The return of great power geopolitics has transformed Afghanistan’s strategic circumstances, affecting both its future and the long-term interests of the United States. These conditions reinforce the enduring importance of Pakistan to America’s strategic flexibility, particularly in an era of renewed great power competition.
One cannot go far wrong by employing Thucydides as a foundation for any model, as General George Marshall reminded us. But Marshall surely did not mean for policymakers to end their studies with the Peloponnesian War. Rather, Thucydides is but a starting point for a much wider historical study aimed at revealing the true nature of strategic rivalries and the character of their ensuing conflicts.
Judging from recent comments, the path the U.S. seems to be on—and it’s not a path all of our European allies and regional partners share—is withdrawal from Syria except for the occasional airstrike if Assad again uses chemical weapons. This path is not good. Withdrawal would yield the area to already expanding Russian and Iranian influence. Most likely, an American withdrawal would not help reduce ISIS capacities, nor would it reduce the capacities of al Qaeda and other radical jihadist organizations. The American withdrawal and the establishment of this Russian arc of influence will move Turkey, a key NATO ally, further towards Russia; put more pressure on Israel and Jordan; and push Iraq even closer to Iran. Withdrawal also abandons our Kurdish partners, or at least puts them in a more difficult position. And withdrawal further reduces America’s trustworthiness as an international leader. Finally, U.S. withdrawal de facto rewards Assad’s brutal and ruthless behavior toward the citizens of Syria. But the U.S. does have an alternative path.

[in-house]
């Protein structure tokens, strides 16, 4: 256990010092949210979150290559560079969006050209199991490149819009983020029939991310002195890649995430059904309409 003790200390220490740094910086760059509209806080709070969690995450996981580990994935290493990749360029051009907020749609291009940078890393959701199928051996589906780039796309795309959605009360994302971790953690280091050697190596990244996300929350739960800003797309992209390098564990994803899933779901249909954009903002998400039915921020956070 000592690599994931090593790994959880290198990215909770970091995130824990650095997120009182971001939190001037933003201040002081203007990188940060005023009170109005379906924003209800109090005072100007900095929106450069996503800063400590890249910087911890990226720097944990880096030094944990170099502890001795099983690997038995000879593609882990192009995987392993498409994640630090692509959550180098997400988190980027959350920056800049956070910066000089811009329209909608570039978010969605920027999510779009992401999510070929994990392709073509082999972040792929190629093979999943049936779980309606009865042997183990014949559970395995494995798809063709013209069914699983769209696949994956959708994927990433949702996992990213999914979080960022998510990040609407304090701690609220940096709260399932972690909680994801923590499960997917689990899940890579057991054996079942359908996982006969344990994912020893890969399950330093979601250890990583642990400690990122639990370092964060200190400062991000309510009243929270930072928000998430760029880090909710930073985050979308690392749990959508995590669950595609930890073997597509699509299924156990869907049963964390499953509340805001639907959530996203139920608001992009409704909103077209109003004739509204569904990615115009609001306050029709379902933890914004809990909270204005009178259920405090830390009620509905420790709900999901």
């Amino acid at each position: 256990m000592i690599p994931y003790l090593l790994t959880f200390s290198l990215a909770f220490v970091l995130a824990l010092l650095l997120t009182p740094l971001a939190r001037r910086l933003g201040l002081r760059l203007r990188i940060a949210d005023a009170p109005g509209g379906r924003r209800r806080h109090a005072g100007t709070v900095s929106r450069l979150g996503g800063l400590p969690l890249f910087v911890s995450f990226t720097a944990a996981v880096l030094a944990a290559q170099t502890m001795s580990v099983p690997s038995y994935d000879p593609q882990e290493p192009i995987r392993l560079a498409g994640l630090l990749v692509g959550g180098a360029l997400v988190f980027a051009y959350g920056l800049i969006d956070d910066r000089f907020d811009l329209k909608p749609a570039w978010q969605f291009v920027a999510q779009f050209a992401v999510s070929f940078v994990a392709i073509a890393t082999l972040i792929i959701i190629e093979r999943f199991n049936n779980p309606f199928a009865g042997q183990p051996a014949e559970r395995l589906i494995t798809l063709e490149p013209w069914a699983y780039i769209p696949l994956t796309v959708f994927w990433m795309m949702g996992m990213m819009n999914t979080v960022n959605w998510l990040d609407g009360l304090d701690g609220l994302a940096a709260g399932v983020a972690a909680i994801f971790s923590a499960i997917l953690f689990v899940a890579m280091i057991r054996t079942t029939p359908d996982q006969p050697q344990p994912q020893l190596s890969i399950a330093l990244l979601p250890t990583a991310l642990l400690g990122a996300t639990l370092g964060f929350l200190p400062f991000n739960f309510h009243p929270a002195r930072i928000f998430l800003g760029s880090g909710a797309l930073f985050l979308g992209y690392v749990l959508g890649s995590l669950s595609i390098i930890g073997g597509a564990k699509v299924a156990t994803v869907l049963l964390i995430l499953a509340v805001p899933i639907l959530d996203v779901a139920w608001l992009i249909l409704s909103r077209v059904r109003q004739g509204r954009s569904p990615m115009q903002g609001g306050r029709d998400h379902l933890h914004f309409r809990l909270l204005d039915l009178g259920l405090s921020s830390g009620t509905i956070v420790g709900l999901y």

It was America’s good fortune—Manifest Destiny if you will—to rise on a temperate continent with abundant resources. Great Britain ceded its empire in part because it could trust and rely on the United States. America does not share this luxury. Pragmatism must be America’s watchword, for neither isolationism nor unilateralism will work.
The ‘Thucydides Trap' is a term coined by Harvard professor Graham Allison to ostensibly describe the tensions and conflict that occur when an existing great power is confronted with a rising state. According to Allison, as the new power rises, the two are more likely to engage in violent conflict as the new power displaces the old. He cites sixteen cases of power transition since the late 15th Century, of which twelve resulted in war between the two powers. Allison also cites Thucydides, and in particular the ancient Athenian author’s conclusion that the war between Athens and Sparta, chronicled in his History of the Peloponnesian War, began "because they [the Spartans] were afraid of the further growth of Athenian power.”
The risk of violent conflict is growing in several regions of the world, which threatens U.S. national security interests and may trigger a military response in the near future. While foreign crises can arise in unpredictable ways, in many instances the warning signs are evident. Prior to conflict escalation, the opportunity exists to take preventive action to lessen the risk of events transitioning in an undesirable direction. In today’s global environment, security risks increase in a variety of ways because of coups d’état, security crises, cessations of political dynasties, and less predictable environments. With violent conflict opportunities increasing throughout the international system, state and non-state actors can impact societies in a manner that challenges U.S. national security interests as a global superpower.
In many ways the Peloponnesian War was a maritime struggle—the Athenians built their empire through their navy, the culminating point of the war was the failed Syracuse expedition where Athens lost 200 ships, and the war finally ended when Athens surrendered a decade later after the remainder of its fleet was destroyed by Sparta at Aegospotami. In The History of the Peloponnesian War, Athenian exile Thucydides details how his native city-state’s empire and power expanded throughout the Hellenic World, often at the relative expense of status quo power Sparta.